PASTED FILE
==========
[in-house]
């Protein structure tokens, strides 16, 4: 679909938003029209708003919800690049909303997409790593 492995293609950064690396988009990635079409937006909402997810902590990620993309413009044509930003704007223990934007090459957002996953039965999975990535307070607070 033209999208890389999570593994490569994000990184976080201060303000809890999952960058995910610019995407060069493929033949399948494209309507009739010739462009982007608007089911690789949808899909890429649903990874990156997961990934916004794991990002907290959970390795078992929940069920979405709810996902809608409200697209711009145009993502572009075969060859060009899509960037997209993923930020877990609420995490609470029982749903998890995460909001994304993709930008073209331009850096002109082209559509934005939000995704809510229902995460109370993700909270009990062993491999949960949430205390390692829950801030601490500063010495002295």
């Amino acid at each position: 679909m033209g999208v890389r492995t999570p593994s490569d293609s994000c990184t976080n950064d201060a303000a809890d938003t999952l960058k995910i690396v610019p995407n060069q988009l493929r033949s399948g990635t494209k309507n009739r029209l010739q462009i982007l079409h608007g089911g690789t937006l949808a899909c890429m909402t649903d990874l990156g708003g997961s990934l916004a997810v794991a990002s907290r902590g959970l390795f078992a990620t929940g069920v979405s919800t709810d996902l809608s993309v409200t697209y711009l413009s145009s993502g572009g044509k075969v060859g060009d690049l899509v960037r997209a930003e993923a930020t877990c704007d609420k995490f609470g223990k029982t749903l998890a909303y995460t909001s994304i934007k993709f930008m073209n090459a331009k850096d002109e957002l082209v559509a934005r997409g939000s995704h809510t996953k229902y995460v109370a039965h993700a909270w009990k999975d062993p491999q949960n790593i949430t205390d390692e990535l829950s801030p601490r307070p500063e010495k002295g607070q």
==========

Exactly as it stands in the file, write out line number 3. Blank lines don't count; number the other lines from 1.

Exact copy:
């Amino acid at each position: 679909m033209g999208v890389r492995t999570p593994s490569d293609s994000c990184t976080n950064d201060a303000a809890d938003t999952l960058k995910i690396v610019p995407n060069q988009l493929r033949s399948g990635t494209k309507n009739r029209l010739q462009i982007l079409h608007g089911g690789t937006l949808a899909c890429m909402t649903d990874l990156g708003g997961s990934l916004a997810v794991a990002s907290r902590g959970l390795f078992a990620t929940g069920v979405s919800t709810d996902l809608s993309v409200t697209y711009l413009s145009s993502g572009g044509k075969v060859g060009d690049l899509v960037r997209a930003e993923a930020t877990c704007d609420k995490f609470g223990k029982t749903l998890a909303y995460t909001s994304i934007k993709f930008m073209n090459a331009k850096d002109e957002l082209v559509a934005r997409g939000s995704h809510t996953k229902y995460v109370a039965h993700a909270w009990k999975d062993p491999q949960n790593i949430t205390d390692e990535l829950s801030p601490r307070p500063e010495k002295g607070q």